2

In the NHK program Somewhere Street (Japanese: Sekai Fureai Machiaruki) on Adelaide, a lifesaver was quoted as saying what sounded like (pideo.net link at 14:25):

Born down the road ... after going to the other states, it's pretty busy inter-state, so it's nice to come back and live the three corner pace, very nice

Does "three corner" refer to South Australia, with the North West, North East and South West (?) corners being the three corners?

Edit: Maybe I'm mistaken, and the guy is saying "three quarter pace".

closed as off-topic by Andrew Grimm, Hellion, Margana, Mitch, Sven Yargs Sep 28 '15 at 19:29

  • This question does not appear to be about English language and usage within the scope defined in the help center.
If this question can be reworded to fit the rules in the help center, please edit the question.

  • I'd go with 'three quarter pace' after listening to the video several times (mentioned at 14:28). The swelling final music of the program drowns it out somewhat, but both the 'qu' and 't' are clear, and after living here (Australia) for fifty years I'm fairly familiar with the accent. There are Australian expressions that reference the pace of life in various parts of Australia. Most of these though are linked to Northern Australia - such as 'Broome Time' or '(Torres Strait) Island Time' - and signify a very slow pace indeed. But in this case it seems to be simply a quantitive observation, – John Mack Sep 20 '15 at 14:17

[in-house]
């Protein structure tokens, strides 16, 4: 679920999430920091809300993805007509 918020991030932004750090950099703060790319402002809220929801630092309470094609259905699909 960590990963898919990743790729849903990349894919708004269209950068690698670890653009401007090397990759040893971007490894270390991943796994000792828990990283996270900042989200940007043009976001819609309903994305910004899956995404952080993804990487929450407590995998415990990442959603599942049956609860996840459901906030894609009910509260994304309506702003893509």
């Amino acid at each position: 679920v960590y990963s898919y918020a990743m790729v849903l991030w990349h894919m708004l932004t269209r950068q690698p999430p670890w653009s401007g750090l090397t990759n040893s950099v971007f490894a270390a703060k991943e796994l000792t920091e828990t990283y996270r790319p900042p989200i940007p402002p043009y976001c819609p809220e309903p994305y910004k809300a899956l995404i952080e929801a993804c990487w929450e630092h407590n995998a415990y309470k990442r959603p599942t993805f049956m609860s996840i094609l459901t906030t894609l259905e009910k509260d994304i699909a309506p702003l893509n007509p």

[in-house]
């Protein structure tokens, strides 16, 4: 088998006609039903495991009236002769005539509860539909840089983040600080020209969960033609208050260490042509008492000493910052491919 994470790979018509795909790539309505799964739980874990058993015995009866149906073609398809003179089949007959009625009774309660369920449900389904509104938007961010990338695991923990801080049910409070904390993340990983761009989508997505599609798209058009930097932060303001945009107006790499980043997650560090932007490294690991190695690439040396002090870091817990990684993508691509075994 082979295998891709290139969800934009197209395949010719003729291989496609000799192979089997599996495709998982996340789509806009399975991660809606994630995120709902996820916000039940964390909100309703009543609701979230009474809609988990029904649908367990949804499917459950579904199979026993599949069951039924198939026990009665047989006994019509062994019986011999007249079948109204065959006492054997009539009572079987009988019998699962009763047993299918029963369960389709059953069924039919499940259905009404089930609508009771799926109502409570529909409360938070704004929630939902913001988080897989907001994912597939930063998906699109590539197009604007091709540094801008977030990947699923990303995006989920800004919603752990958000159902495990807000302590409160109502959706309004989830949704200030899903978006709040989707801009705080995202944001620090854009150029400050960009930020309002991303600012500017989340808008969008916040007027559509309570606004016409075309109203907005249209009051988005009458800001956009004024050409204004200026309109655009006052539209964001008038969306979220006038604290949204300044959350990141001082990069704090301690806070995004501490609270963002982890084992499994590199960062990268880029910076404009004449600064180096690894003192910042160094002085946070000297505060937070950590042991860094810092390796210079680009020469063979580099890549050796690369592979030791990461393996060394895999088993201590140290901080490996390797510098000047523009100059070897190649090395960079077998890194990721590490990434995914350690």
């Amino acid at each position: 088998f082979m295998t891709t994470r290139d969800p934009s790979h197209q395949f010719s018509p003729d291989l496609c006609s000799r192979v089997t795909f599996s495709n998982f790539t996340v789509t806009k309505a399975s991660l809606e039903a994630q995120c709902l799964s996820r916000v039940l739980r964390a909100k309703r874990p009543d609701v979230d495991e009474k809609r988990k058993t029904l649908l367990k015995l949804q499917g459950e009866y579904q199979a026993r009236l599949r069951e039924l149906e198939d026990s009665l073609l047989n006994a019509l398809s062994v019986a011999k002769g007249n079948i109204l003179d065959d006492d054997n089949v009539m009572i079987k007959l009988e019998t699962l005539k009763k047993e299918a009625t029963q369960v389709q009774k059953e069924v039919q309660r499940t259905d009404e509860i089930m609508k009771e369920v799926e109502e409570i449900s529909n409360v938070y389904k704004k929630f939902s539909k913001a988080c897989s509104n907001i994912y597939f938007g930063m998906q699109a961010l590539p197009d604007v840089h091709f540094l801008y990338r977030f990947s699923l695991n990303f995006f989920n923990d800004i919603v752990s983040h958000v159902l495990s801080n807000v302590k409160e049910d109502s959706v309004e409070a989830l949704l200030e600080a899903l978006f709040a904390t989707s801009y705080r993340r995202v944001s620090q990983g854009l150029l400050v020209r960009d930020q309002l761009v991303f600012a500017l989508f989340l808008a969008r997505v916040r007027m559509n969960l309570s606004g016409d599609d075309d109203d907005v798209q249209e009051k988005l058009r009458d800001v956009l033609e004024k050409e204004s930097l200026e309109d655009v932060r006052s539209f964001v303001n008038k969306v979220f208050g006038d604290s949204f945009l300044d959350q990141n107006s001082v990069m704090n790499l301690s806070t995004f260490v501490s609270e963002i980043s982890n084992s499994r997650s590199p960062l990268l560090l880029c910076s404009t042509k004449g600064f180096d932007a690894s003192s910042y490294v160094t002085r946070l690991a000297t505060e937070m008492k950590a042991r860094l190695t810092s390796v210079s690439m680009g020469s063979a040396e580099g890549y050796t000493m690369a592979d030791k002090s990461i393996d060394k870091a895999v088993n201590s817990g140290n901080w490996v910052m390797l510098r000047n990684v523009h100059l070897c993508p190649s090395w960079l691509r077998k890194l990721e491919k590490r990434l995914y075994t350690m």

• 5
    I'm voting to close this question as off-topic because it is based on a mishearing of spoken English – Andrew Grimm Sep 20 '15 at 22:12
1

Nix. It refers to the place where Queensland, New South Wales and South Australia meet. A photo of the corner of the dingo fence there is available at http://nla.gov.au/nla.pic-vn3506807. Also known as Cameron Corner, this inviting area

... is an especially remote and hostile environment. Travel in summer is best avoided as the flies are intolerable, the heat unbearable, and the risk of dehydration very real. Autumn through to spring is much more appropriate, but travellers arriving in winter should be prepared for cold nights.

Australia Adventures (web site)

Not the answer you're looking for? Browse other questions tagged or ask your own question.